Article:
Ever asked someone to prom and been turned down? Or not received an answer at all?
That’s sort of like being in tech PR—we’re constantly facing rejection from media.
Truth is, tech journalists must sift through hundreds or thousands of
bad pitches every day to find the best stories.
On the opposite end of the spectrum, well-established and popular brands like Facebook, Twitter, Apple, and Google have the luxury of receiving inbound media requests.
Truth is, even small tech startups can earn the trust of the media such that they reach out to you for comments, information, data, or expertise. So how do you get there?
Always offer journalists something unique and valuable
Rather than engaging with journalists for its own news, Onavo (disclosure: a client) offers media independent research and data on mobile app performance and trends. Just last week, Onavo Insights data was cited by several leading publications:
- The Economist — Google buys Waze: Street plan
- VentureBeat — Twitter’s Vine is killing it, but #music dropped 62% in May
- GigaOm — Chrome, Vine, Yahoo use on the rise for iOS users
- TechCrunch — What’s Fueling Growth In The Fragmented World Of Messaging Apps? Immigrants.
- Bloomberg News — Google Buys Waze in Push to Expand in Mobile Mapping
- The Wall Street Journal — Google Sees Payoff From Its iPhone Strategy: Report WSJ
- Bloomberg Businessweek — Google Is Said to Be Acquiring Waze for $1.1 Billion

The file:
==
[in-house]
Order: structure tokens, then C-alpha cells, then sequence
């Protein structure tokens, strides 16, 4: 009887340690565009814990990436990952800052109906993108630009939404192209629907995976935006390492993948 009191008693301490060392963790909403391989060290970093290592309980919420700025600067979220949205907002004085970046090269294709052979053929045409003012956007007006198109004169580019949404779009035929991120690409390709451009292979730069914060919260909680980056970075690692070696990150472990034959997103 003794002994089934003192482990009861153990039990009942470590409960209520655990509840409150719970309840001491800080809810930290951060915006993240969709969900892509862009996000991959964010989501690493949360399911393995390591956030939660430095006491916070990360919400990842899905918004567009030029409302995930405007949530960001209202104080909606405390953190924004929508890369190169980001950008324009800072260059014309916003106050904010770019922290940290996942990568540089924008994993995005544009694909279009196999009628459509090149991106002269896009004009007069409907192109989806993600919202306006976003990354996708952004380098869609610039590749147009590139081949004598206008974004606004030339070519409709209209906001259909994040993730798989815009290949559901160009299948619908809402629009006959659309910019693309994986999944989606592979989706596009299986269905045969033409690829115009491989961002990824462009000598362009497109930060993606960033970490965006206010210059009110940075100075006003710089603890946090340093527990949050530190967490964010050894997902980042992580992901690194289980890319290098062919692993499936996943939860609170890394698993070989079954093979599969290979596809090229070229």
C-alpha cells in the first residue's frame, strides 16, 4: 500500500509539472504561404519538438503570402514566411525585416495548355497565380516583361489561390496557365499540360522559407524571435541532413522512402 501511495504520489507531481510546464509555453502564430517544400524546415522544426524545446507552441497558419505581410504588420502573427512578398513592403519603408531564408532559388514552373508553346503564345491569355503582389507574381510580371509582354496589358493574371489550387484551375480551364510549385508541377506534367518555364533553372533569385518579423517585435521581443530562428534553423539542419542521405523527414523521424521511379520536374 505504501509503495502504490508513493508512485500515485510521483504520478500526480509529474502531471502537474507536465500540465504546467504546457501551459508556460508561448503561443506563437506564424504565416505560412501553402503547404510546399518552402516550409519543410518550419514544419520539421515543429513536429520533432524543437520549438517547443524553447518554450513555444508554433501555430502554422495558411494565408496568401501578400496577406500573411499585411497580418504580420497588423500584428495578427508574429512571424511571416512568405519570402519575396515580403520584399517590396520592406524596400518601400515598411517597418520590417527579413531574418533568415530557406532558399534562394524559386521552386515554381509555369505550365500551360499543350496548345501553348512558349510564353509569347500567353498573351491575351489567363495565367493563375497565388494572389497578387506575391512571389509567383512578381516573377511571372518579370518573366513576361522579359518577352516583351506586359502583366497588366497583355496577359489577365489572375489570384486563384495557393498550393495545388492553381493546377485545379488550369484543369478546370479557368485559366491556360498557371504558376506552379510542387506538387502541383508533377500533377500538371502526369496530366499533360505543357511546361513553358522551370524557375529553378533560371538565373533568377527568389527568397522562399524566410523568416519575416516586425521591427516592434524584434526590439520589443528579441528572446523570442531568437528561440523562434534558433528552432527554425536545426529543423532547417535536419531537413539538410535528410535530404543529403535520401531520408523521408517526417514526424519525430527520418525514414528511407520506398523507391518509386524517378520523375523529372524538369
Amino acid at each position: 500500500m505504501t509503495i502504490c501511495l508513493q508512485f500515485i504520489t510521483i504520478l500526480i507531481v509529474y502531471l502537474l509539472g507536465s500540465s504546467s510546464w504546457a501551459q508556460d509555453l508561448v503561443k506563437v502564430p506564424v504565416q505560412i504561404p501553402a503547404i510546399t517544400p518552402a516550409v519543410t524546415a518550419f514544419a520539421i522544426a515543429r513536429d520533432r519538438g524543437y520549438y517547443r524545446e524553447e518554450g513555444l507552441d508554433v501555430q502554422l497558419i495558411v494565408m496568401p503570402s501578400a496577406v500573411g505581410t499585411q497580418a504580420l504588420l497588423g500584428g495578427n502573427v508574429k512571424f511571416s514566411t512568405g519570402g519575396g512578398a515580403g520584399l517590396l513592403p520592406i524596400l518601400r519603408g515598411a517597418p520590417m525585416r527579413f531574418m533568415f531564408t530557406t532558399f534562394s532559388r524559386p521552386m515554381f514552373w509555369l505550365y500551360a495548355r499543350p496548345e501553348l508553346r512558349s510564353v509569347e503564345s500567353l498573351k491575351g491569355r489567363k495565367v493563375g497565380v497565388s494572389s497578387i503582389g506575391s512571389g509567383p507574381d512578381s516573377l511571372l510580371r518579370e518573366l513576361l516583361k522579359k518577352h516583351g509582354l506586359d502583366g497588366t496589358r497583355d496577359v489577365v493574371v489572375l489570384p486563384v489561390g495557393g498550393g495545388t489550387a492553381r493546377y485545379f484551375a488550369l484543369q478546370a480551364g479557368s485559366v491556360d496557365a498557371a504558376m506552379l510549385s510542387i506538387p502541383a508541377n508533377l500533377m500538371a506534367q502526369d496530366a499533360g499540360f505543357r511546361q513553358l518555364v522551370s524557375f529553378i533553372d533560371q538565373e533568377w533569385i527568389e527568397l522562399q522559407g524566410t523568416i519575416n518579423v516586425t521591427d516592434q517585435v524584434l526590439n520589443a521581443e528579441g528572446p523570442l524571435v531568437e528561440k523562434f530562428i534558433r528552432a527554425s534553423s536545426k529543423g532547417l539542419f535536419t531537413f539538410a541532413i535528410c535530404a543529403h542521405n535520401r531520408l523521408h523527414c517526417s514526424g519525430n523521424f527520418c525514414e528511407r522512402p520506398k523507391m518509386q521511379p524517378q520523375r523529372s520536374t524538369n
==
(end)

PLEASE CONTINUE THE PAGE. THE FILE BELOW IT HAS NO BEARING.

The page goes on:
- Advertising Age — Rise of WhatsApp Could Slow Facebook’s Quest for Mobile Growth
Even if you can’t provide this kind of data to journalists, you’ll have to find the unique way you can be helpful to journalists (even when there’s no explicit focus on your company or product).
Here are some ways you can become a resource to media:
- Offer exclusives. We all like feeling special, so try to offer a highly-relevant and unique story to just one journalist. It shows that you understand and value the journalists’ work and they’re much more likely to be receptive to future pitches.
- Be an expert. If you or your client are the preeminent expert on a particular subject, find out about which journalists write about that topic (I highly recommend IT Database for this) and offer some expertise. Comment on the journalists’ posts, tweet them out (and mention the writer by name), provide an alternative perspective via email if they ever want to do a follow-up. If you have data or research to back it up, even better.
- Connect them with experts and insiders. In your discourse with journalists, offer to connect them with experts whose insight, expertise, or research may be valuable to them (even if it’s unrelated to your product or company). Industry analysts, authors, researchers, etc. are usually happy to be connected with press to offer their thoughts (be sure to check first) and journalists are usually happy to receive credible expertise.
- Don’t pitch and ditch. Last but not least, don’t let communication with journalists die after they’ve declined a pitch or after the story has been published. If they declined, ask if there’s any resources (see above) they may need for upcoming articles—you may have an opportunity down the line. If they published, remember to thank journalists for their time and work, point out the things you really like, and be sure to cross-promote coverage across social media and on your blog to help drive traffic to the article. Always ask journalists if there’s any tactic that works well to drive traffic to their site.
Remember: tech media expects you to pitch your product or company and then go away (at least until your next announcement) so switch it up and find new ways to be continually useful and valuable to journalists. If you keep these four tactics in mind when you’re communicating with journalists, you’ll be on your way to becoming a trusted and valuable resource—and soon, they’ll be calling you.